That money is allowing communities to take on bigger mitigation projects, said Craig Fugate, chief resilience officer at One Concern, a California-based firm whose software helps with planning for the consequences of climate change.
People focused on those immediate impacts also can point to the latest proposed federal budget from the Biden administration, a spending plan the New York Times called “an extreme weather budget.” That proposal in early April included at least $1.8 billion for a Department of Agriculture program to make rural homes more resilient to climate change, for instance — another signal that at least some governmental thinking is shifting toward immediate needs.
But home upgrades will go only so far when it comes to planning needs for local and state governments.
Fugate, who was FEMA administrator under President Obama, said that grasping the complexities of climate change requires sophisticated software, machine learning and even artificial intelligence so that officials have a full picture of what’s to come and can plan accordingly.
“It’s no good if the hospital doesn’t flood but all the roads leading there do,” he said.
Indeed, when it comes to cutting-edge but relatively realistic technology that can help jurisdictions prepare now for climate change, he supports using AI in hazard risk modeling to help determine where and how to build before and redevelop after a disaster.
Such planning, however, is not just about structures or power grids or things. It’s about people: first responders and other members of the local workforce, for instance, or the service industry workers without whom a local economy cannot recover after a disaster.
“Resiliency is not just about rebuilding,” Fugate said. “Stuff is great, but people are more important.”
Already, he said, local and state governments are making use of GIS and mapping tools to display risk, and lidar — that is, light detection and ranging, a remote sensing method that when combined with other data generates precise, three-dimensional information — to build high-resolution topographic maps, which he said are key for flood risk.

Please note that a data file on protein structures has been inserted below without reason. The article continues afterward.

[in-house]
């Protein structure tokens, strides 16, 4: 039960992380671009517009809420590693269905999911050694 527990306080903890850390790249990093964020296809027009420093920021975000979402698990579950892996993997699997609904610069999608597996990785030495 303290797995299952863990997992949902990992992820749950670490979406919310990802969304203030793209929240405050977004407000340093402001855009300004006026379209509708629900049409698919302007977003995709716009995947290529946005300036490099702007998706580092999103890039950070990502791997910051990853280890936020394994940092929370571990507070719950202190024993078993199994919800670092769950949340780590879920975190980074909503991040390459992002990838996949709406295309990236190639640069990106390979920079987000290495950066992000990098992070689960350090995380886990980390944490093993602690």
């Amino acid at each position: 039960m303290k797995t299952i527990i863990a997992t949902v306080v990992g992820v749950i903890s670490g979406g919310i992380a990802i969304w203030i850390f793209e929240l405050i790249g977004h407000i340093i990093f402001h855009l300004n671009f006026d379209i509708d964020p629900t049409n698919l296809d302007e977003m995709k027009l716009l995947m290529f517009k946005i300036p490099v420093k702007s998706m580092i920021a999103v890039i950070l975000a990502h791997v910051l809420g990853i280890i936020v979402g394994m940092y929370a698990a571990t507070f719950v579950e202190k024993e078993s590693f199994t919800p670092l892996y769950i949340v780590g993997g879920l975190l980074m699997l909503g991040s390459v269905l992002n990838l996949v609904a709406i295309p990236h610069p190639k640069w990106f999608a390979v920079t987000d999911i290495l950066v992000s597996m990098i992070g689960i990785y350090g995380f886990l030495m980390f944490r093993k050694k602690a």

Not Just Software
Preparing now for climate change involves more than digital maps and AI, however.
For instance, Fugate urged officials to consider bidirectional charging of electric vehicles, which can provide backup emergency power to residences and battery backup to the grid.
Other examples of mitigation technology come from a variety of sources in the U.S. and abroad.
The high-tech, wealthy and equatorial country of Singapore, for instance, has produced an in-depth guide that offers guidance about how to ease some of the impacts of climate change. That guide serves almost as a preview of the technology that is sure to find its way to more than a few U.S. locations — that holds especially true for urban heat islands or places prone to flooding.
For instance, it mentions “water retentive and porous pavement systems, which include additional voids compared to conventional pavements, [allowing] water to flow into the ground or into water holding fillers.” Such technology can help store runoff and prevent flooding, and also “enhance water evaporation” and contribute to cooling.
Meanwhile, according to that guide, governments can employ “phase change materials (PCMs),” which are substances that “store and release massive latent heat during phase transition within a certain temperature range by increasing the building inertia and stabilizing indoor air temperature.”
And as the guide notes, existing and relatively low-cost transportation technology promises to play its own small part in easing some of the effects of climate change.
“Using electric scooters for short trips (or for the first and last mile of longer trips) is a viable option for reducing heat generation from the transport sector. Such modes of transport do not produce significant emissions,” according to the guide.